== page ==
There’s A Reason Hard Moments Push You Towards Creativity

Vivian Nunez
4 min readFeb 11, 2021

Psychologist Dorothy P. Holinger explains the connection

The bright green cover of Dorothy P. Holinger’s book stared at me as soon as I walked into Powell’s Books in Portland, Oregon. Through COVID, the only outing I afford myself is to stop by my local bookstore once every few weeks. The Anatomy of Grief hadn’t been on my radar, but one look at the cover and title made me beeline right to it.

The inside cover promises that “Holinger describes what happens in the brain, the heart, and the body of the bereaved.”

I was intrigued.

Over the last 18 years living with grief, I’ve read all the books and heard all the stories. I find immense comfort in knowing I’m not alone in missing my people, but rarely, if ever, do I learn something new about what grief literally does to me.

Once home, I dived in headfirst. Did you know that iguanas stand vigil besides the body of their iguana friend after they’ve passed? I sure didn’t. According to Holinger, grief isn’t only a human experience, it transcends species.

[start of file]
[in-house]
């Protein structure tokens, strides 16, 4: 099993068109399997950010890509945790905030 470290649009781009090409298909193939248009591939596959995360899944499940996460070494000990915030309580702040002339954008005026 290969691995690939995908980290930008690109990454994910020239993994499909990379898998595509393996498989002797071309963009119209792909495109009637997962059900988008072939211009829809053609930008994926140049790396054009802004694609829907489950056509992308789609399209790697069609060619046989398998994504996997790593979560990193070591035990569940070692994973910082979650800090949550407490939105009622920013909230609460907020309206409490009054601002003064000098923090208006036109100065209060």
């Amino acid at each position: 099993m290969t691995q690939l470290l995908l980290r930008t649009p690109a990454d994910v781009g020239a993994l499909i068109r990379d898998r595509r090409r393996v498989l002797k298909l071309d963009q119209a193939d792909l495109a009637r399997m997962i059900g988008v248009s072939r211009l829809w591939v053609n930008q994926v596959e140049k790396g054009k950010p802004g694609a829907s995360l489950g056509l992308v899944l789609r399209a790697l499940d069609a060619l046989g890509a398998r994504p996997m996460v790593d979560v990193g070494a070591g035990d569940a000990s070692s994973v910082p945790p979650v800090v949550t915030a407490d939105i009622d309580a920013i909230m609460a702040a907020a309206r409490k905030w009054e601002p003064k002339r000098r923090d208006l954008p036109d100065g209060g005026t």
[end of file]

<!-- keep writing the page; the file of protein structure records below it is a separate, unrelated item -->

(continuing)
What makes human grief, well, human is what happens after the fact. There’s a time when our bodies, hearts, and particularly our brains are clued in that something is different, which is what changes everything. As Holinger writes, “as grief unfolds in the ensuing months, the brain will develop new neuronal connections — creating the new patterns, the new habits, of a life that is happening without the missing loved one.”

When we hold this fact as our truth it’s easier then to make the connection between the primal changes that happen to us internally when we grieve and the external ways we choose to have our grief manifest.

“Death for the dying ends a life,” writes Holinger. “Death for the bereaved begins a new life — without the loved one.”

For some that new life and new relationship with grief manifests as artwork.

Holinger points to Freud and his explanation of the primary and secondary processes to start describing why we trip into creativity when living through hard moments. For context, we can think of primary process as our internal knee-jerk impulse to create something out of nothing, while…

Vivian Nunez

Your creativity + mental wellness accountability partner.